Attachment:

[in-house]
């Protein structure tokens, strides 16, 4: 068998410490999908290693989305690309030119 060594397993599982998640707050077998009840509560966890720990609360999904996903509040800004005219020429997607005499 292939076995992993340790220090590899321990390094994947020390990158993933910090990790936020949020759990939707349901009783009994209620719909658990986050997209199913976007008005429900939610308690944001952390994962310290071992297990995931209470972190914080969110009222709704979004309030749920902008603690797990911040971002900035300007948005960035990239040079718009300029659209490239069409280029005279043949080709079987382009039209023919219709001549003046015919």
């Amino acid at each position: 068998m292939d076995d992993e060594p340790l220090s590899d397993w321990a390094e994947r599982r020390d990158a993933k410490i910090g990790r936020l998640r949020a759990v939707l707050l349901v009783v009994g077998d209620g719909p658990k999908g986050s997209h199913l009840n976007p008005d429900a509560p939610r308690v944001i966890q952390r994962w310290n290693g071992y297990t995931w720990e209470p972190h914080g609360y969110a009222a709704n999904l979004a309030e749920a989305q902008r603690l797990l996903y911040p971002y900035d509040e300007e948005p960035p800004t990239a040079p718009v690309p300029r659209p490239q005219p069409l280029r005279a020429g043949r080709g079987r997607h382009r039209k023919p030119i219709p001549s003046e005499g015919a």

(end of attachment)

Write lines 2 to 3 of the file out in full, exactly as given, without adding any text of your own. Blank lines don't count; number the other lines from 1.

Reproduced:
């Protein structure tokens, strides 16, 4: 068998410490999908290693989305690309030119 060594397993599982998640707050077998009840509560966890720990609360999904996903509040800004005219020429997607005499 292939076995992993340790220090590899321990390094994947020390990158993933910090990790936020949020759990939707349901009783009994209620719909658990986050997209199913976007008005429900939610308690944001952390994962310290071992297990995931209470972190914080969110009222709704979004309030749920902008603690797990911040971002900035300007948005960035990239040079718009300029659209490239069409280029005279043949080709079987382009039209023919219709001549003046015919």
């Amino acid at each position: 068998m292939d076995d992993e060594p340790l220090s590899d397993w321990a390094e994947r599982r020390d990158a993933k410490i910090g990790r936020l998640r949020a759990v939707l707050l349901v009783v009994g077998d209620g719909p658990k999908g986050s997209h199913l009840n976007p008005d429900a509560p939610r308690v944001i966890q952390r994962w310290n290693g071992y297990t995931w720990e209470p972190h914080g609360y969110a009222a709704n999904l979004a309030e749920a989305q902008r603690l797990l996903y911040p971002y900035d509040e300007e948005p960035p800004t990239a040079p718009v690309p300029r659209p490239q005219p069409l280029r005279a020429g043949r080709g079987r997607h382009r039209k023919p030119i219709p001549s003046e005499g015919a």